Kickfire

Analysis of MySQL-based data warehouse appliance vendor Kickfire (formerly C2). Related subjects include:

October 3, 2010

Notes and links October 3 2010

Some notes, follow-up, and links before I head out to California:  Read more

August 12, 2010

Teradata’s future product strategy

I think Teradata’s future product strategy is coming into focus. I’ll start by outlining some particular aspects, and then show how I think it all ties together.
Read more

August 9, 2010

Links and observations

I’m back from a trip to the SF Bay area, with a lot of writing ahead of me. I’ll dive in with some quick comments here, then write at greater length about some of these points when I can. From my trip:  Read more

July 27, 2010

Kickfire unlikely to survive

Following up on a previous report of Kickfire’s troubles — a Kickfire customer tipped me off that Kickfire told him they’re selling their IP and engineers, and the Kickfire products will be discontinued.

At this time, I have no idea who the lucky buyer is.

Edit: We now know it’s Teradata.

June 11, 2010

Kickfire update

A Kickfire competitor tipped me off that he got 3 Kickfire salesmen’s resumes in 24 hours. I ran this by Kickfire CEO Bruce Armstrong, who confirmed that Kickfire has had a layoff, but gave me no further details.

Bruce also told me that Kickfire is now up to 10 paying customers, and that there are repeat deals.

March 18, 2010

XtremeData update

I talked with Geno Valente of XtremeData tonight. Highlights included:

Naming aside, Read more

November 23, 2009

Comments on a fabricated press release quote

My clients at Kickfire put out a press release last week quoting me as saying things I neither said nor believe. The press release is about a “Queen For A Day” kind of contest announced way back in April, in which users were invited to submit stories of their data warehouse problems, with the biggest sob stories winning free Kickfire appliances. The fabricated “quote” reads: Read more

October 25, 2009

Reports of perfectly-balanced hardware configurations are greatly exaggerated

Data warehouse appliance and software appliance vendors like to claim that they’ve worked out just the right hardware configuration(s), and that a single configuration is correct for a fairly broad range of workloads. But there are a lot of reasons to be dubious about that. Specific vendor evidence includes:

What’s more, the claim never made a lot of sense anyway. With the rarest of exceptions, even a single data warehouse’s workload will contain different queries that strain different parts of the system in different ratios. Calculating the “ideal” hardware configuration for that single workload would be forbiddingly difficult. And even if one could calculate it, it almost surely would be different than another user’s “ideal” configuration. How a single hardware configuration can be “ideally balanced” for a broad class of use cases boggles the imagination.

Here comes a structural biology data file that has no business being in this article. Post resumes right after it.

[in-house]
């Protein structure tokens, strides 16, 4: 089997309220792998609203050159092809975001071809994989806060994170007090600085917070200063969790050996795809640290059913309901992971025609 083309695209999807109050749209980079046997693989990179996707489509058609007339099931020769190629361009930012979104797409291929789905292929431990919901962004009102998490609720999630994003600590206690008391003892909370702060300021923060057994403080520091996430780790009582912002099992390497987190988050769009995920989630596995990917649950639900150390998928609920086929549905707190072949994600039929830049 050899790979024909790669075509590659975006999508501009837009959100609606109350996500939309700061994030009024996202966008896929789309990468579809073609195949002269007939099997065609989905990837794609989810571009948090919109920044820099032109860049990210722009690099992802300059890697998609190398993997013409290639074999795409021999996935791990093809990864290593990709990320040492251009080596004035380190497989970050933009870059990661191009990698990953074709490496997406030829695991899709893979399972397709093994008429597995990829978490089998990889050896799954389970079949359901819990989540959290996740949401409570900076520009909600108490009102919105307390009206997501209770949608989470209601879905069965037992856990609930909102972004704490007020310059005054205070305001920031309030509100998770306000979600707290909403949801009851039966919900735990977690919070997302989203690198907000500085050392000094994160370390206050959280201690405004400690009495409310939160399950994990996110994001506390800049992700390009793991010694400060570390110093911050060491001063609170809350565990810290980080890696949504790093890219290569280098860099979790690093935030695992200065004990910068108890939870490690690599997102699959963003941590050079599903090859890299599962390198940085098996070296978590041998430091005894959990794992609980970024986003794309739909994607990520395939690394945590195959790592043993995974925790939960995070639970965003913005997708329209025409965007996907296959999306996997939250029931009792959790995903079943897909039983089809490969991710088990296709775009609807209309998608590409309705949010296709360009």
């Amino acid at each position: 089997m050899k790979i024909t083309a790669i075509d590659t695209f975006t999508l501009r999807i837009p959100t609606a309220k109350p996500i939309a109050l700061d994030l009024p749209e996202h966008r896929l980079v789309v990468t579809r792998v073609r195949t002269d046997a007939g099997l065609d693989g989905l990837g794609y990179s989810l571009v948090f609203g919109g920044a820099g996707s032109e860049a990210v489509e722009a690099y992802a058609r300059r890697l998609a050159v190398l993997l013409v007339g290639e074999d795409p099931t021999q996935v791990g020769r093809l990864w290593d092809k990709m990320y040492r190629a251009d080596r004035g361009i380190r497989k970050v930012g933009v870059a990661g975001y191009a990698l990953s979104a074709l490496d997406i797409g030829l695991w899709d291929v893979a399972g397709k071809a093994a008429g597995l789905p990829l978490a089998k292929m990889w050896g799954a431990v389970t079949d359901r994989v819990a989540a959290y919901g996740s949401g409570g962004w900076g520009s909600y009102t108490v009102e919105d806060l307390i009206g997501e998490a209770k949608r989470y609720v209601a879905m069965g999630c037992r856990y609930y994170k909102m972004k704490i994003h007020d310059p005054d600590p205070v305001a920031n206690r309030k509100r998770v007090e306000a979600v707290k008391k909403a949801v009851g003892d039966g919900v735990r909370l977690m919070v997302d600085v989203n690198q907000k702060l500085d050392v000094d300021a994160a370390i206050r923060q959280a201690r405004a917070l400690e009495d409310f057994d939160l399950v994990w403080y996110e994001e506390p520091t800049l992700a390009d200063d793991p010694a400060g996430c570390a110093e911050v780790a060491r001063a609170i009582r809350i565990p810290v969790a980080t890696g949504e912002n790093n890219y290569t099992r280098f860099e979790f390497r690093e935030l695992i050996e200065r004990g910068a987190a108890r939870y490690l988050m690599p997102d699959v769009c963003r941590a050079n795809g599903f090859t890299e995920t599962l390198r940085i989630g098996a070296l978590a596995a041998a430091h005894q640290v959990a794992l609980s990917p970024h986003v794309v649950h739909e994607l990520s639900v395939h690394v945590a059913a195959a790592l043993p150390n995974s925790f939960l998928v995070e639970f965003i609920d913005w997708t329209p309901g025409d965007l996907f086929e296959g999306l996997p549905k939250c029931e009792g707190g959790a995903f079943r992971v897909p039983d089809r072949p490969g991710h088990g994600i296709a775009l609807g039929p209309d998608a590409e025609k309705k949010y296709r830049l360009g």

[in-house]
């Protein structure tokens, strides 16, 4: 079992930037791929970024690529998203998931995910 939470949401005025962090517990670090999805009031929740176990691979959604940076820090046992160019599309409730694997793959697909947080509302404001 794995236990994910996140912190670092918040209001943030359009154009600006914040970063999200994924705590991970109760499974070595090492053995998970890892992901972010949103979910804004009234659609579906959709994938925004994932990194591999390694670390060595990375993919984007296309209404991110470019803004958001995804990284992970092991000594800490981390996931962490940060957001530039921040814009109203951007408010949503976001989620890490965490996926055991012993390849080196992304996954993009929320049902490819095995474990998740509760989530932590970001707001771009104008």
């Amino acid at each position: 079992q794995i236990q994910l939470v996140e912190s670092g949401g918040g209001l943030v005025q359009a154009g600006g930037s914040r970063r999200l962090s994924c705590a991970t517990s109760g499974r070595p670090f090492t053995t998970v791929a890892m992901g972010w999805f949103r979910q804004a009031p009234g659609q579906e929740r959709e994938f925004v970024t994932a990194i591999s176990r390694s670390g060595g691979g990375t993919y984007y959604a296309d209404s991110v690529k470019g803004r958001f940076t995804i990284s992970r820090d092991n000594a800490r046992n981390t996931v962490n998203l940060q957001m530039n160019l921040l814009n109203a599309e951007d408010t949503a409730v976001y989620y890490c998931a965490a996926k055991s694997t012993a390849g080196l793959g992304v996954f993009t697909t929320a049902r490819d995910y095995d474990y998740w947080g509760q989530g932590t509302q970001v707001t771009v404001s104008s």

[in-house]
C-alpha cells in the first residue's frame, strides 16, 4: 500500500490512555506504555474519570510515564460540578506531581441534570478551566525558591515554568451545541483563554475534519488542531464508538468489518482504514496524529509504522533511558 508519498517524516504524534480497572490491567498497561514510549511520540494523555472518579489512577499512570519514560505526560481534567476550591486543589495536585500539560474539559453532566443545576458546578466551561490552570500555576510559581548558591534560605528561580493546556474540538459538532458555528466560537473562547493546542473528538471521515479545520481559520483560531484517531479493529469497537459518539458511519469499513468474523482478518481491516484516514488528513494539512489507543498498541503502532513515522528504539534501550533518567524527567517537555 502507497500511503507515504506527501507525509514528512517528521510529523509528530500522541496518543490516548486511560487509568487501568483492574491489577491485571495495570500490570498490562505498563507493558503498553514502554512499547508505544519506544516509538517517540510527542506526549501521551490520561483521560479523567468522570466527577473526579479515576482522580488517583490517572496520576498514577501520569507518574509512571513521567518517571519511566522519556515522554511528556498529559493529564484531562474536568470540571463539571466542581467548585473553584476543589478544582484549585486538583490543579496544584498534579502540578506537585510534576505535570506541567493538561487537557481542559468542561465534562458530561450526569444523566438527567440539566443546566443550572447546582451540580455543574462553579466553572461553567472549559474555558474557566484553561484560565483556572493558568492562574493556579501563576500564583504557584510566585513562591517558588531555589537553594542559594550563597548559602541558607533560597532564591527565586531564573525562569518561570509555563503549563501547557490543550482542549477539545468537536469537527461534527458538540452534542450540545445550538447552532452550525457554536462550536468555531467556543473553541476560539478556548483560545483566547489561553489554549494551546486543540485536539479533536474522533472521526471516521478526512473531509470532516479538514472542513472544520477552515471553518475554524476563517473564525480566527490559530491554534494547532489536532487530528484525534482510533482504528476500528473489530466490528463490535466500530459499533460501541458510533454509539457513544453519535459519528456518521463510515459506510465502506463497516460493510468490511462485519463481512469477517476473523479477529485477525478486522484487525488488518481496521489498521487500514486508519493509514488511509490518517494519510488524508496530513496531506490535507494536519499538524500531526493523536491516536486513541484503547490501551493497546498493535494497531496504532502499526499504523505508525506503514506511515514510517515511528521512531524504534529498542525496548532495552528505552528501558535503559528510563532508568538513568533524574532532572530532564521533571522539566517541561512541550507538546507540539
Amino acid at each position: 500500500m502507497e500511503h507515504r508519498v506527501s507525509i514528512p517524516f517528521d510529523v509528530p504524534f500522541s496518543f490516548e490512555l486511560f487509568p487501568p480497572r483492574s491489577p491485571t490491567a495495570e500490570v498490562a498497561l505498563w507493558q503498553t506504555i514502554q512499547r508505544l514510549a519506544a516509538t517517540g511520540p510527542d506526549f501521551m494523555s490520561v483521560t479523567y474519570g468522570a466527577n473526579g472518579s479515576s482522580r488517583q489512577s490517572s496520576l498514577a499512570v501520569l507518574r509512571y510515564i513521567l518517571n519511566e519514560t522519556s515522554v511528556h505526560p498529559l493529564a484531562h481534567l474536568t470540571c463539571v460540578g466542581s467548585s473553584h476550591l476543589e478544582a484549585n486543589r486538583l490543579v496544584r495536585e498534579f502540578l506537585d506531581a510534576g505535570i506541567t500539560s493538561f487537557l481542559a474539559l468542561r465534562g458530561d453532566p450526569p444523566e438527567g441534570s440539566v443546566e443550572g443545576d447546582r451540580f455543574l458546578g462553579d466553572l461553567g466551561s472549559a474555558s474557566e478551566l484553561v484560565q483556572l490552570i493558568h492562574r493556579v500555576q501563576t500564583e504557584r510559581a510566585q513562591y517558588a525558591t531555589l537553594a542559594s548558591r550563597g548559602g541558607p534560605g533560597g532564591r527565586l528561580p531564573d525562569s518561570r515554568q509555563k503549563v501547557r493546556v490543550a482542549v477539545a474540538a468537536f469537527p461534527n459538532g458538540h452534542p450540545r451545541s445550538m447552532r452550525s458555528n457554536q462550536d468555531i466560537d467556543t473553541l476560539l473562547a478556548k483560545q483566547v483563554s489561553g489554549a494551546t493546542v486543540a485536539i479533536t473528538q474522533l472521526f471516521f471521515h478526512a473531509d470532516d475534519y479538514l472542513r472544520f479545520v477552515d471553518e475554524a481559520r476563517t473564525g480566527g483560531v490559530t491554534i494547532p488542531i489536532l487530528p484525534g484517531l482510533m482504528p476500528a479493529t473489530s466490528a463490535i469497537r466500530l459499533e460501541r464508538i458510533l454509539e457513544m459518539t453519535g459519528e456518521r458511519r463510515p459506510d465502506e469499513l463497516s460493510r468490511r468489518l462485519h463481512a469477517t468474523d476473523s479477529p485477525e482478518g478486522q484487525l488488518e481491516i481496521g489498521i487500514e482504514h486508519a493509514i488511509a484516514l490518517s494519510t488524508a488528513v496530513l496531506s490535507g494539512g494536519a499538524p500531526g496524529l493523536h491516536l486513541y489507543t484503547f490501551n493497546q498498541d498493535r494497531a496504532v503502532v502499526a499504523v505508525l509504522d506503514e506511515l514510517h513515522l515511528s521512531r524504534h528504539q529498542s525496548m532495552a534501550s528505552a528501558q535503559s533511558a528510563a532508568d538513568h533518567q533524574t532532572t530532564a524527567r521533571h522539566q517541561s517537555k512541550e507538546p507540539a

October 18, 2009

Kickfire capacity and pricing

Kickfire’s marketing communication efforts are still a work in progress. Kickfire did finally relax its secrecy about FPGA-vs.-custom-silicon – not coincidentally during Netezza’s recent publicity cycle. That wise choice helped Kickfire get some favorable attention recently for its technical and market strategy, e.g. from Daniel Abadi, Merv Adrian and, kicking things off — as it were — me. Weeks after a recent Kickfire product release, there’s finally a fairly accurate data sheet up, although there’s still one self-defeatingly misleading line I’ll comment on below. Pricing is a whole other area of confusion, although it seems that current list prices have been inadvertently* leaked in Merv’s post linked above, with only one inaccuracy that I can detect.**

*I gather from the company that they forgot to tell Merv pricing was NDA.

** Merv cited a price as “starting” that I believe to be top-of-the-line. No criticism of Merv is implied in that; Kickfire has not been very clear in communicating hard numbers.

All that said, if one takes Kickfire’s marketing statements literally, Kickfire list pricing is around $20-50K per terabyte for a few small, fixed, high-performance configurations. That’s all-in, for plug-and-play appliances. What’s more, that range is based on the actual published user data capacity numbers for various Kickfire models, which I think are low for several reasons:

October 14, 2009

Infobright notes

I had lunch w/ Bob Zurek and Susan Davis of Infobright today. This wasn’t primarily a briefing, but a few takeaways are:

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